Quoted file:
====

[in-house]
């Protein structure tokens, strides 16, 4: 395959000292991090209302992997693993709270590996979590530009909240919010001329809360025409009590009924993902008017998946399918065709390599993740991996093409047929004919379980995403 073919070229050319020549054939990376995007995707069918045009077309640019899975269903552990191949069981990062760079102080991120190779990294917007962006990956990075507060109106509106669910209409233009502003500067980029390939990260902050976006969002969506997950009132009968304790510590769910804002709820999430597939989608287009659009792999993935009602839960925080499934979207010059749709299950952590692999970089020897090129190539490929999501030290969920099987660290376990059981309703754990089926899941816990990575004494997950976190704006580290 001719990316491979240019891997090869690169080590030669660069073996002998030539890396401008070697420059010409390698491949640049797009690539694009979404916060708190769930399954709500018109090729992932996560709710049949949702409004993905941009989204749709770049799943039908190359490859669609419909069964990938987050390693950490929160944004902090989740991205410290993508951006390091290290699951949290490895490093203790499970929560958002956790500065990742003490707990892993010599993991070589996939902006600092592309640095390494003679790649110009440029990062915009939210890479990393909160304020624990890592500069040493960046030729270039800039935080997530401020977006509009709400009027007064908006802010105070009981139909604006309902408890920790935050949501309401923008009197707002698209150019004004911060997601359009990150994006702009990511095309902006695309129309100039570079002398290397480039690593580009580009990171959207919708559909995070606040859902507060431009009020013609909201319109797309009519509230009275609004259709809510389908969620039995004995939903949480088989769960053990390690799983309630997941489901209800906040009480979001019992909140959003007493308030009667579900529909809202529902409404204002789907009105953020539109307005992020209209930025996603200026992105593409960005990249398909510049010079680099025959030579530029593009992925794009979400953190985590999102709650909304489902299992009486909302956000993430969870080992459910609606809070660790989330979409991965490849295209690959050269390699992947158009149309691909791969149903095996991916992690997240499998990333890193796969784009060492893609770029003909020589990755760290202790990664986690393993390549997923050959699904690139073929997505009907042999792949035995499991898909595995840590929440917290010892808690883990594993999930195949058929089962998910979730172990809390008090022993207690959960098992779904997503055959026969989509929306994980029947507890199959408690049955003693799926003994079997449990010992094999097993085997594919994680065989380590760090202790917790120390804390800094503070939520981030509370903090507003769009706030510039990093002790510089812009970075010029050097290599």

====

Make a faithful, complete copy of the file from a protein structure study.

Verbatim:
[in-house]
């Protein structure tokens, strides 16, 4: 395959000292991090209302992997693993709270590996979590530009909240919010001329809360025409009590009924993902008017998946399918065709390599993740991996093409047929004919379980995403 073919070229050319020549054939990376995007995707069918045009077309640019899975269903552990191949069981990062760079102080991120190779990294917007962006990956990075507060109106509106669910209409233009502003500067980029390939990260902050976006969002969506997950009132009968304790510590769910804002709820999430597939989608287009659009792999993935009602839960925080499934979207010059749709299950952590692999970089020897090129190539490929999501030290969920099987660290376990059981309703754990089926899941816990990575004494997950976190704006580290 001719990316491979240019891997090869690169080590030669660069073996002998030539890396401008070697420059010409390698491949640049797009690539694009979404916060708190769930399954709500018109090729992932996560709710049949949702409004993905941009989204749709770049799943039908190359490859669609419909069964990938987050390693950490929160944004902090989740991205410290993508951006390091290290699951949290490895490093203790499970929560958002956790500065990742003490707990892993010599993991070589996939902006600092592309640095390494003679790649110009440029990062915009939210890479990393909160304020624990890592500069040493960046030729270039800039935080997530401020977006509009709400009027007064908006802010105070009981139909604006309902408890920790935050949501309401923008009197707002698209150019004004911060997601359009990150994006702009990511095309902006695309129309100039570079002398290397480039690593580009580009990171959207919708559909995070606040859902507060431009009020013609909201319109797309009519509230009275609004259709809510389908969620039995004995939903949480088989769960053990390690799983309630997941489901209800906040009480979001019992909140959003007493308030009667579900529909809202529902409404204002789907009105953020539109307005992020209209930025996603200026992105593409960005990249398909510049010079680099025959030579530029593009992925794009979400953190985590999102709650909304489902299992009486909302956000993430969870080992459910609606809070660790989330979409991965490849295209690959050269390699992947158009149309691909791969149903095996991916992690997240499998990333890193796969784009060492893609770029003909020589990755760290202790990664986690393993390549997923050959699904690139073929997505009907042999792949035995499991898909595995840590929440917290010892808690883990594993999930195949058929089962998910979730172990809390008090022993207690959960098992779904997503055959026969989509929306994980029947507890199959408690049955003693799926003994079997449990010992094999097993085997594919994680065989380590760090202790917790120390804390800094503070939520981030509370903090507003769009706030510039990093002790510089812009970075010029050097290599």